Briggs Farm Blues Festival 2013
July 15, 2013
By Ric Albano and Gary Neiswender
On Saturday evening, The Badlees performed on the “back porch” stage during the Briggs Farm Blues Festival. While many wondered prior to the show how the long time Pennsylvania pop/rock group would go over at this Blues festival, the band left little doubt that they belonged (and should have been on the main stage). Playing as a four-piece fronted by guitarist and chief songwriter Bret Alexander, the Badlees crafted some totally new arrangements of a balanced mixture of originals and covers.
They opened their set with the new song “Vigilante for the Golden Rule”, which will be included on their upcoming double album due to be released in October. This song struck a chord immediately due to its sharp descending riff rock in between the upbeat and catchy, blues verses. The group followed this up with a totally new arrangement of “Memphis Restroom” from Bret Alexander’s 2004 solo album Gentleman East. Especially impressive during this segment was bassist Paul Smith who employed a boogie-blues technique similar to John Paul Jones on early Zeppelin Material.
An extended version of the band’s “Silly Little Man” was performed and featured a long, dueling guitar section with Alexander and the group’s second guitarist Dustin Drevitch. While just about every song featured new or alternate versions, some songs did not work as well as others. These include some extra-twangy versions of “Angeline Is Coming Home” and “Drive Back Home”, which seemed a bit out of place among the rest of the material. But these were the exceptions to an otherwise brilliant set.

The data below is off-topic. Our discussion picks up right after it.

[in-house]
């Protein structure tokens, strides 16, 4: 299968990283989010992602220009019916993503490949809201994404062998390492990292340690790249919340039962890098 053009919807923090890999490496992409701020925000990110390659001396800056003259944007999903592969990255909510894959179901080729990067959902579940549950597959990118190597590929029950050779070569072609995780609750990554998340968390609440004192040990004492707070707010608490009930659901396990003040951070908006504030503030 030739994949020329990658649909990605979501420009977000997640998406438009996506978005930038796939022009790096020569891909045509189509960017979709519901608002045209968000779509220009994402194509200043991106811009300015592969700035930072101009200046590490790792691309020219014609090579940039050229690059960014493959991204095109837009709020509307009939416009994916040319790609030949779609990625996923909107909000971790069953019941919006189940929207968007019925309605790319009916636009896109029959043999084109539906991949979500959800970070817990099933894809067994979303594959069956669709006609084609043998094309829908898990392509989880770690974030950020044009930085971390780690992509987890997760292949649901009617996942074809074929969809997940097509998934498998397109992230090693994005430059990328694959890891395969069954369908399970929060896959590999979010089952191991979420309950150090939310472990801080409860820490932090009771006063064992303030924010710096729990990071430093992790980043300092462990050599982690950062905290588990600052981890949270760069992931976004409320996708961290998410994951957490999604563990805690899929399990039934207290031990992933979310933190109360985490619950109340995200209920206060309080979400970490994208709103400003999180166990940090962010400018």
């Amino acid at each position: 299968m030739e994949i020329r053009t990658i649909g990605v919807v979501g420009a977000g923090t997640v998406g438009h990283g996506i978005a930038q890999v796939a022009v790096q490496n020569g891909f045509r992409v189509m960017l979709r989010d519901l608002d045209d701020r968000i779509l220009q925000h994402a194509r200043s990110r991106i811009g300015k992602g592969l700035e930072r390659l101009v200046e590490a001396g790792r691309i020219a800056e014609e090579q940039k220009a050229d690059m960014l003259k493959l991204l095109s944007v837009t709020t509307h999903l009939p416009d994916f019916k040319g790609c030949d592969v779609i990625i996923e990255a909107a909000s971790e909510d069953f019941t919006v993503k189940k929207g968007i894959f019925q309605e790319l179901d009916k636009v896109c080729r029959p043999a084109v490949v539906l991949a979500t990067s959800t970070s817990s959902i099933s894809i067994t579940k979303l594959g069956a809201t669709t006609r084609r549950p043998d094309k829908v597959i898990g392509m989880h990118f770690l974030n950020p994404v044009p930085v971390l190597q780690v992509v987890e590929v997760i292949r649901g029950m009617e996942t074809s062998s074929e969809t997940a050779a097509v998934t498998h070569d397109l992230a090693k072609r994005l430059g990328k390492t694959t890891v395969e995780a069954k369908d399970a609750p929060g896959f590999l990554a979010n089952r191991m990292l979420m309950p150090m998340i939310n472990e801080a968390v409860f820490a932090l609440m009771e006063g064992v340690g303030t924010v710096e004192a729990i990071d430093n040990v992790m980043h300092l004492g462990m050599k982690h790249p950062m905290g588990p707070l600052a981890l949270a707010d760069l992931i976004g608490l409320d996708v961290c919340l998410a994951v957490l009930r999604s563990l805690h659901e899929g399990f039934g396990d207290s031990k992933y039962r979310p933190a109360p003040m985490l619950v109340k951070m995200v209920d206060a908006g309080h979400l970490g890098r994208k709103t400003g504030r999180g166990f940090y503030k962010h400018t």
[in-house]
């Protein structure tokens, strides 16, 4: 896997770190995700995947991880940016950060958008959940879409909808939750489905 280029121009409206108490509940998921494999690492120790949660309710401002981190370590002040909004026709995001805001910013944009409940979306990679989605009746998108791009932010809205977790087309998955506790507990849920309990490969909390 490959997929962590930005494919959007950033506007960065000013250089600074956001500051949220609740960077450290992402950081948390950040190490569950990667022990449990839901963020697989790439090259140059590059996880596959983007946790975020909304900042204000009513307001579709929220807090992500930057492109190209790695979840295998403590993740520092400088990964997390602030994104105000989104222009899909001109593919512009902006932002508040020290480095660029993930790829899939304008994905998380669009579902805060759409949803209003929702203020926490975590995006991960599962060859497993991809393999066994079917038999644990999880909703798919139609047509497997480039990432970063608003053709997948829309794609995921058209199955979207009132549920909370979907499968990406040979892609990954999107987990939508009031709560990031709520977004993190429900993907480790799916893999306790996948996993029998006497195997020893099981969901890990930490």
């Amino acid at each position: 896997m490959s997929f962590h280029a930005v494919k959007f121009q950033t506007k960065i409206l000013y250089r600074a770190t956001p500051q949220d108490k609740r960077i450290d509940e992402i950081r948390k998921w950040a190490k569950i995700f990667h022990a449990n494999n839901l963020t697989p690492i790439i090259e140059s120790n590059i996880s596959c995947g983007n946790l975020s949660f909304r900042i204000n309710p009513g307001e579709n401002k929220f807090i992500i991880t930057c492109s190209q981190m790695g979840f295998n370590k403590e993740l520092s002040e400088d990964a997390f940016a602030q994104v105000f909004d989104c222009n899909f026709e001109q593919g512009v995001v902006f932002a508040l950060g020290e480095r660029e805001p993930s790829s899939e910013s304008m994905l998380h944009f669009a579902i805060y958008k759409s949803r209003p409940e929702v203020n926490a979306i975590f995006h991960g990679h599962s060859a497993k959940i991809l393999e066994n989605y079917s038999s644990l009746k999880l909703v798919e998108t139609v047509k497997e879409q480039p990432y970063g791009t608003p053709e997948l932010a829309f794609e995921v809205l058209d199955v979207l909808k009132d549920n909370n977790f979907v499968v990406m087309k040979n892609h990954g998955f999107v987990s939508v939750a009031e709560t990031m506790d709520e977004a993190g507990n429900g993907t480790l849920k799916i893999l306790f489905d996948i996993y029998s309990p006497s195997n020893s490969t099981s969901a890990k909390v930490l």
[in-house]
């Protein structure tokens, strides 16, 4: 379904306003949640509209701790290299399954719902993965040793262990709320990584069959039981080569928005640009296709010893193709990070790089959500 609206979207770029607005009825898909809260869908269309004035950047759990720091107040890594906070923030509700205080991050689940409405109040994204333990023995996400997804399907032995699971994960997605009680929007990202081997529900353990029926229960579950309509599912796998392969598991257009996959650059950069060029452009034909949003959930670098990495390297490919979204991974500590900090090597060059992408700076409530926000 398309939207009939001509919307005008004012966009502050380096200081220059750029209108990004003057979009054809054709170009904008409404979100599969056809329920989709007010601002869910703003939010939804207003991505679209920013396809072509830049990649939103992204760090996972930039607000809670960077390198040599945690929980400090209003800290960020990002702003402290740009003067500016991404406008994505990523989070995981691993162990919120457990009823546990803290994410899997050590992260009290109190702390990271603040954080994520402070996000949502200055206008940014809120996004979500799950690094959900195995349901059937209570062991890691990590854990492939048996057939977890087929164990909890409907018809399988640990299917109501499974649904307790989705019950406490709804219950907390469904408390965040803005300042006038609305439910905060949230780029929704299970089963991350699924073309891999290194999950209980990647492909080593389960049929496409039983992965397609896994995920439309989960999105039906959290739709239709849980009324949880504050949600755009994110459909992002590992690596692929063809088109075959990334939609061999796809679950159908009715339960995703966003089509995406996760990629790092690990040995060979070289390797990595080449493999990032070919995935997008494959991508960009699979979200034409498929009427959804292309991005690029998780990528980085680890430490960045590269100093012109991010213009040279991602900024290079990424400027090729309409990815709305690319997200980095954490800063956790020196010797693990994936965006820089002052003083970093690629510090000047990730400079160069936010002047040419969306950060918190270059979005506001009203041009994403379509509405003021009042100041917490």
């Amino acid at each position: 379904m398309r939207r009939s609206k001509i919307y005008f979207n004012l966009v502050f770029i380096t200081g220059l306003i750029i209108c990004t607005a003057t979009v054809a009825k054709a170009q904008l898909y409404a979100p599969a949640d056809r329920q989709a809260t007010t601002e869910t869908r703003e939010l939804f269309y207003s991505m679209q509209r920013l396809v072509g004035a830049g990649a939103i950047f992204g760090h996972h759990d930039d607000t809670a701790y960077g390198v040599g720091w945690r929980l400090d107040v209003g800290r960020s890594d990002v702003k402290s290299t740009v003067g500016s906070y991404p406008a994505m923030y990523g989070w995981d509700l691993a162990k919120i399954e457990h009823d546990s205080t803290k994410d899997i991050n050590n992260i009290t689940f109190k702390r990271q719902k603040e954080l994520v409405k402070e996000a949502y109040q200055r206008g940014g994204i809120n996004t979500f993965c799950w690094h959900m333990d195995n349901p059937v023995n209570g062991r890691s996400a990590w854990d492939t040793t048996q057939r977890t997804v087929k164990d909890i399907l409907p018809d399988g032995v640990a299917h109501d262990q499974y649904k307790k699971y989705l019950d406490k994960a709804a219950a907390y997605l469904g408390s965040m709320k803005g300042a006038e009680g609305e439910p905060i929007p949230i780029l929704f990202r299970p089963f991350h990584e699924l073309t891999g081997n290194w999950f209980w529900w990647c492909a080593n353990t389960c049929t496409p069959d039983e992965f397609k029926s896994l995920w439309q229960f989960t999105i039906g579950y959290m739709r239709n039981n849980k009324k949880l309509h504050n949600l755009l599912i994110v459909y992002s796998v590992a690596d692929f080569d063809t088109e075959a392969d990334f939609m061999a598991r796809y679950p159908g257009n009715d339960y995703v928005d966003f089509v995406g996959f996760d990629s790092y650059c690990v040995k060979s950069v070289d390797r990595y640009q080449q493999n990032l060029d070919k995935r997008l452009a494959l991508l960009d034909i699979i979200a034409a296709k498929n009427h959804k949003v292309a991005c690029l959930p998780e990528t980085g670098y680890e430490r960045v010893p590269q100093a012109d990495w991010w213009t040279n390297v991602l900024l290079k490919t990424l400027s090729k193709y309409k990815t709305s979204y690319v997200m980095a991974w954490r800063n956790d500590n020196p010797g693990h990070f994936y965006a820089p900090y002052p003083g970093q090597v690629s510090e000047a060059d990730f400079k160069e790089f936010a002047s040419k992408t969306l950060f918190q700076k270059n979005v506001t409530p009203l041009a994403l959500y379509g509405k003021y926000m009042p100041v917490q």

Drummer Ron Simasek, who before the show claimed he was not even aware if the band was performing an acoustic or electric set on the back porch, left no doubt about his ability to improvise with an incredible performance that brought down the house (..eh, tent). In fact, the rhythm section of Smith and Simasek were particularly brilliant on this humid summer day of mostly standard blues rhythms.
Some other highlights of the Badlees’ set included updated arrangements of blues and Americana standards, such as Tom Waits’ “Way Down In a Hole” and the long-time band live staple “The Battle of New Orleans”. On two songs, the band was also joined by a other Briggs performing musicians. Vocalist Ed Randazzo came onstage to sing his soulful version of “Didn’t It Rain”, while blues harp specialist James Owens joined the group for a powerful cover of Steppenwolf’s “The Pusher”. The crowd, which swelled well beyond the boundaries of the large tent, were ever more enthusiastic with each performance.
We have seen the Badlees perform scores of times over their career, which is now nearly a quarter of a century old. On Saturday, we expected to find little surprises during their 75-minute set, but were pleasantly surprised by this unique and powerful performance on the back porch at Briggs Farm.